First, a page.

Saving the small things that run the planet

Membership costs just £3 per month


Brush-clawed shore crab (Hemigrapsus takanoi)


Buglife loves invertebrates, of all shapes and sizes. However sometimes bugs can end up where they’re not supposed to, and that can often lead to problems.

There are more than 3,000 non native species currently in the UK. A number of these only turn up occasionally and don’t breed here, some are harmless and are unlikely to cause any problems such as the three species of stick insects that can be found in South-West England.

In fact, only 234 out of more than 3,000 are thought to have a negative impact on our environment or health. But these 234 can cause rampant problems and are often difficult to control. An ecosystem is a delicate balance of species which have lived with each other for millions of years. Carnivores keep herbivores in check, herbivores chomp down on the plant structure within a landscape, add a new species and sometimes that balance can be turned upside down.

Take crayfish for example. We have at least 6 species of introduced crayfish living in the wild in England with fewer species in Wales and Scotland. Most of these species were brought to provide food or angling bait and they then escaped into the wild. Now, many of these introduced species are having a negative impact on our native White-clawed crayfish (Austropotamobius pallipes) and our rivers.

Plants can also have an indirect negative impact on our invertebrates. Himalayan balsam (Impatiens glandulifera) was introduced as a garden plant, but quickly escaped into the wild. It shades out other vegetation and has led to decline of our native Tansy plant (Tanacetum vulgare) which is fed upon by the Tansy beetle (Chrysolina graminis). This beautiful leaf beetle can now only found along the banks of the River Ouse and in a Cambridgeshire fen.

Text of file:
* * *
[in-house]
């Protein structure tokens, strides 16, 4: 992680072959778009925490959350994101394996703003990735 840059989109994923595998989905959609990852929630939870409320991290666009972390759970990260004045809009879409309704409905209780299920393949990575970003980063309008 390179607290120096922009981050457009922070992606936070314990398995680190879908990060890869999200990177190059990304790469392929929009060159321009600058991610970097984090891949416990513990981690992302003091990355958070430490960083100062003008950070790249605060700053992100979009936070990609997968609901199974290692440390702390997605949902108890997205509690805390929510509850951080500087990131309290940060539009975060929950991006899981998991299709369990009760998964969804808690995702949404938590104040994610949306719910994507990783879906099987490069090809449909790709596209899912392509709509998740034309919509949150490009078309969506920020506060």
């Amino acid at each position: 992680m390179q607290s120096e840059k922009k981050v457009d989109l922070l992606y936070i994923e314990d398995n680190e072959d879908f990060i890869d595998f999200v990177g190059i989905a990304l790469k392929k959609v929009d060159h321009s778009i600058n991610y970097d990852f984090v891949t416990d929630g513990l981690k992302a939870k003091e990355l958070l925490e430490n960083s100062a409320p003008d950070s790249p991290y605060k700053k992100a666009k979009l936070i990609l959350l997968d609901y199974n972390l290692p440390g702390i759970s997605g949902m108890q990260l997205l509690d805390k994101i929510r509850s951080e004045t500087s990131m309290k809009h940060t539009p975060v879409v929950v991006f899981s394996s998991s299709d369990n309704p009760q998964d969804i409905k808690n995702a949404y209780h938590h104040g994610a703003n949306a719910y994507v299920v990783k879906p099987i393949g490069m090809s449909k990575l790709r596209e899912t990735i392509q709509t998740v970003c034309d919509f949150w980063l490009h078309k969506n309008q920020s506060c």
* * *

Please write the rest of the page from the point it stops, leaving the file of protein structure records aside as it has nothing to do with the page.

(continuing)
Control is often difficult. Many of the aquatic organisms are transported through ballast water in ships and require treatment. Terrestrial invertebrates are brought in by trees and pot plants. Some are brought in for pollination, but then run the risk of escaping and spreading diseases.

New European Union regulations are came into effect on the 1st January 2015. Part of this was a recommendation that member states create lists of invasive alien species of concern, and put appropriate control measures in place. With this in mind, Buglife have defined a process for identifying the species by assessing ‘at risk’ invasive species which are likely to cause the most damage to our environment.